Above: Shoshone woman and child
(Sacajawea) was born around 1788 into a Shoshone Indian tribe in
the Rocky Mountains of what is now Idaho. She was
taken from her Shoshone tribe by a Hidatsa Indian raiding party around
the age of eleven, and later sold into slavery to the Missouri River
Mandan tribe near Bismark, ND.
At the age of fifteen,
that she was sold to Toussaint Charbonneau, a French-Canadian
fur trader, making
her one of at least two wives. In November 1804, Meriwether Lewis
and William Clark, appointed by President Thomas Jef ferson to
chart a passage way through the western territories and Pacific
to the Pacific Ocean, arrived in the area with the Corps of Discovery
and built Fort Mandan. Soon after, on February 4, 1805, Sacagawea
gave birth to her son Jean-Baptiste Charbonneau. Lewis and Clark
hired Charbonneau to act as a guide and interpreter for their expedition,
but the explorers were likely more interested in having Sacagawea
accompany them because she was Shoshone.
Sacagaewa knew several
Indian languages and would prove to be indispensable on their
and Clark knew that they would need to buy horses from the Shoshone
in order to cross the Bitterroot Mountains and complete their
expedition . The 33-member expedition left Fort Mandan in April
of 1805, with
Charbonneau, Sacagawea, and infant Jean-Baptiste strapped to
her back. Sacagawea proved not only to be indispensable in
horses from her Shoshone tribe (coincidentally, from her long-lost
brother Chief Cameahwait), but in numerous other areas as well.
She was extremely familiar with the the territory the expedition
and knew much about edible and medicinal plants and roots of
which they could take advantage.
More importantly, Sacagawea and her infant
acted as a sign of peace for the military and scientific expedition.
Because Native Americans knew war parties were never accompanied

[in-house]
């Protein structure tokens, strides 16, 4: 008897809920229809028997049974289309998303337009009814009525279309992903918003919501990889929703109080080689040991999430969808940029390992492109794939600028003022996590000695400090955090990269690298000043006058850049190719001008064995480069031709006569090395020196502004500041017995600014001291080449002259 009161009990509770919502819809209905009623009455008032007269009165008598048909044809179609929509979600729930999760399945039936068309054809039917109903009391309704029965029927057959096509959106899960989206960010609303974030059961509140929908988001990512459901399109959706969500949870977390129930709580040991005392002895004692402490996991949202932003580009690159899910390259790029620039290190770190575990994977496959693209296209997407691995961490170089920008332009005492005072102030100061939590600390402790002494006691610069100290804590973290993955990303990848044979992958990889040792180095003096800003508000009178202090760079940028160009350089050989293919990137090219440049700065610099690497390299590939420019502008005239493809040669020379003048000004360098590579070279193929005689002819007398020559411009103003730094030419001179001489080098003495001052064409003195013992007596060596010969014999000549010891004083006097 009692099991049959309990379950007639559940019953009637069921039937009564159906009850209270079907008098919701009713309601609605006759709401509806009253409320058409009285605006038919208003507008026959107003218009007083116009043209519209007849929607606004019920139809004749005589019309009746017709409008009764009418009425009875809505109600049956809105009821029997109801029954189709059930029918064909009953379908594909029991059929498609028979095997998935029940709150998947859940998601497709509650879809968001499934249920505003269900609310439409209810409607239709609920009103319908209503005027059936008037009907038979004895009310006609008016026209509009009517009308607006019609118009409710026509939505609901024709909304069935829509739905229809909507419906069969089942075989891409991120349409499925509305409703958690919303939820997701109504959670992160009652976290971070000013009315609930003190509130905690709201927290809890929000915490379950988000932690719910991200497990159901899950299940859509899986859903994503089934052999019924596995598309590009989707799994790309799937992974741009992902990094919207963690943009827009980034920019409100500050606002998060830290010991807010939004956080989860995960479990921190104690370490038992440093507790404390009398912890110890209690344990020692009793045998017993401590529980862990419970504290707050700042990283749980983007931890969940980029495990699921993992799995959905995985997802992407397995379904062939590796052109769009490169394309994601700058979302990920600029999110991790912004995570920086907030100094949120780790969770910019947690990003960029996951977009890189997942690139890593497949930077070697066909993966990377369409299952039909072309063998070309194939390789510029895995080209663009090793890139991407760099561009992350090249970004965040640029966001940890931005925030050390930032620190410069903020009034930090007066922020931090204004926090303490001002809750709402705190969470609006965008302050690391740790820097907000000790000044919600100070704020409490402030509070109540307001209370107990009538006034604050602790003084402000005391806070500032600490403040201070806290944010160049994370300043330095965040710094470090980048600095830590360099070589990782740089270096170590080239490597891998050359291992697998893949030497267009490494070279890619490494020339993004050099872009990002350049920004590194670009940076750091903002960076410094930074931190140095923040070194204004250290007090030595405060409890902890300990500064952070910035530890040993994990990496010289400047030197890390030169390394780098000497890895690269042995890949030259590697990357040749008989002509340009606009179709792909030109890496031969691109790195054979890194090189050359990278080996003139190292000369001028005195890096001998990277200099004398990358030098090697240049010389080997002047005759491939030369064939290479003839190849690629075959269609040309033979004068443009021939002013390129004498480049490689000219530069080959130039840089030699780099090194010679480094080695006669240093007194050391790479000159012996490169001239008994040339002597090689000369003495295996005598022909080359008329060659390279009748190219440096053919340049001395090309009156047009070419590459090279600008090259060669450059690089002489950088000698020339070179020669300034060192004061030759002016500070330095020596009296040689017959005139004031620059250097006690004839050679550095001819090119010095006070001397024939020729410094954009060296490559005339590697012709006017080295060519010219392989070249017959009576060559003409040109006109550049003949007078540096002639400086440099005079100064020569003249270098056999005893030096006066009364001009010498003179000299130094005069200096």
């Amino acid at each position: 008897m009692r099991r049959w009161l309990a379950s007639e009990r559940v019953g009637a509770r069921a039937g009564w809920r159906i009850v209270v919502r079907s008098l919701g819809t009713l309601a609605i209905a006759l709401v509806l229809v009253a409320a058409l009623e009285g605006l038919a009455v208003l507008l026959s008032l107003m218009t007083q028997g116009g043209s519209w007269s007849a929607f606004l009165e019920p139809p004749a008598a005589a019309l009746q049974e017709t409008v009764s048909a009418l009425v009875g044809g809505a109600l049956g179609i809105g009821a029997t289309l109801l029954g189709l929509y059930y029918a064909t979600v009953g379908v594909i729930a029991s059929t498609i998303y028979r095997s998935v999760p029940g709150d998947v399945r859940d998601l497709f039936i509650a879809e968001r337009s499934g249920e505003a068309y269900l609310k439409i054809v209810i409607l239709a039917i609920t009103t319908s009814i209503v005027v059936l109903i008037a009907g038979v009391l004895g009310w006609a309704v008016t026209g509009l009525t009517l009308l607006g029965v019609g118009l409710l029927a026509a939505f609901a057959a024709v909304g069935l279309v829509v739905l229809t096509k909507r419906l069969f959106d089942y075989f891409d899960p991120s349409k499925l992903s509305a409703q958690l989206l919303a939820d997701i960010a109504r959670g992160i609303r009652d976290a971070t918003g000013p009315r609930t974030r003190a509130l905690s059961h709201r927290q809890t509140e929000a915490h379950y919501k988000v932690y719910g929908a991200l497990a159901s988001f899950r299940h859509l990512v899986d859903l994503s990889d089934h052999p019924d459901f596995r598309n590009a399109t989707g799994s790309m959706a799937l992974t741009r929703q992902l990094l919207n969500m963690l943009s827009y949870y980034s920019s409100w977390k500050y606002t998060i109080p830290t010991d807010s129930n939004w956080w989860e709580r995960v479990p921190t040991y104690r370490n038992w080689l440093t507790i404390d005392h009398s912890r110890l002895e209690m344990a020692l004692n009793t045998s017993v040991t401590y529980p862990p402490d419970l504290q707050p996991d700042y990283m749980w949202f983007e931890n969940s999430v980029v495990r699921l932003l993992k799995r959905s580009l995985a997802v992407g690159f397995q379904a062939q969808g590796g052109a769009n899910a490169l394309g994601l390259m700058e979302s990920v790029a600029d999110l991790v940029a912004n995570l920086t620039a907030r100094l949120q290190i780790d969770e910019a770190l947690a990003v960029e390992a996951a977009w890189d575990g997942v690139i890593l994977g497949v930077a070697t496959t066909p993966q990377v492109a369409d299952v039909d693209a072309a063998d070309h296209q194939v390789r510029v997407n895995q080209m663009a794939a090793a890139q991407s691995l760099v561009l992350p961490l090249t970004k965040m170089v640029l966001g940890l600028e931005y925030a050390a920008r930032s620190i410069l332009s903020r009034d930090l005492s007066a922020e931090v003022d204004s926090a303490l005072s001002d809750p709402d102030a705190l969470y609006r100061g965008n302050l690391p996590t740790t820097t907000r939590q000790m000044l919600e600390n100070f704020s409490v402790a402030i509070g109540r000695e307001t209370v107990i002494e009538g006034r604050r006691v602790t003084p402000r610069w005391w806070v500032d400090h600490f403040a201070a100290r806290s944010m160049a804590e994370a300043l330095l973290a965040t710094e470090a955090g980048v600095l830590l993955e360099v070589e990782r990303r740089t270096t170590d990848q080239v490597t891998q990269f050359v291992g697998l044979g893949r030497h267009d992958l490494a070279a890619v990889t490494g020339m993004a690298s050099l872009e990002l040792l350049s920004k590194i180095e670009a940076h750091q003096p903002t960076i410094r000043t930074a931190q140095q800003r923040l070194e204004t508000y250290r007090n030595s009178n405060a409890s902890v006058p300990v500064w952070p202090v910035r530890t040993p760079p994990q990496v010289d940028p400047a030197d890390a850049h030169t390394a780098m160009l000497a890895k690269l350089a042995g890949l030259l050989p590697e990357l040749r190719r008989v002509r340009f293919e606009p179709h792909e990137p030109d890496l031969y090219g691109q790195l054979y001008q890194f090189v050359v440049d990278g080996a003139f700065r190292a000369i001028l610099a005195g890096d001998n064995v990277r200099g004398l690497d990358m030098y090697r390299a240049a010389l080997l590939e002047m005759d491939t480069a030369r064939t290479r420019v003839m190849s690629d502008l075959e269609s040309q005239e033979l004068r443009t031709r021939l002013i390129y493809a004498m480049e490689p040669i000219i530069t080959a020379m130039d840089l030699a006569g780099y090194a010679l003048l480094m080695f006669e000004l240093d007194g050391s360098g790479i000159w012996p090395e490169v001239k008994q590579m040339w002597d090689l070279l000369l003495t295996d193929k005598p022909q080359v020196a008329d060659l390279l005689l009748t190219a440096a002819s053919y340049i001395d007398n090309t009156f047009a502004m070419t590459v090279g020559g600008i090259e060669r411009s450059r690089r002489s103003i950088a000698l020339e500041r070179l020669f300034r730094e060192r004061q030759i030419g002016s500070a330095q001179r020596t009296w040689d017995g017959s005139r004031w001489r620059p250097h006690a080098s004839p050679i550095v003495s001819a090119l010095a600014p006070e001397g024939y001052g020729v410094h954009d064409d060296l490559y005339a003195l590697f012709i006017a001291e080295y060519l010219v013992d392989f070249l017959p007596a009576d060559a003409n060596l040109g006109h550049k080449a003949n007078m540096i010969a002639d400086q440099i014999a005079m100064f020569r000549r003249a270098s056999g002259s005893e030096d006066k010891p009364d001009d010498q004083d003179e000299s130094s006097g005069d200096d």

by a woman and infant, their response was curiosity rather than hostility.
Due greatly to Sacagawea's presence, no member of the expedition
was lost to host ility - an amazing fact considering most Native
Americans at that time had never before seen a white man.
point during the expedition, Sacagawea and Captain Clark
capsized their canoe in dangerous whitewater, and Sacagawea
(with her infant
son Jean Baptiste on her back), rescued Captain Clark's journals
from the water, saving much of Clark's documentation of the
first year of the expedition.
It was these types
of actions that earned
Sacagawea immense respect from Lewis and Clark. On August
14, 1806 the Corps of Discovery returned to the Hidatsa-Mandan
successfully made it to the Pacific Ocean and back.
Charbonneau was paid $500.33 and given 320 acres of land
for his services, Sacagawea
was paid nothing. However, Lewis and Clark were deeply
indebted to her. Six years later Clark legally adopted both
Sacagawea's second child, a girl, named Lisette born
Sacagawea died at
the young age of 25 on December 22,
at Fort Manuel,
a Missouri Fur Company trading post in present-day
South Dakota. She had suffered much of her life from some sort
of ailment, which
nearly took her life once during the expedition. Sacagawea's
contributions as guide, interpreter, and peacemaker were
monumental in the success
of the Louis and Clark Expedition.
Here for Sacagawea's Song by
Martha Hart Johns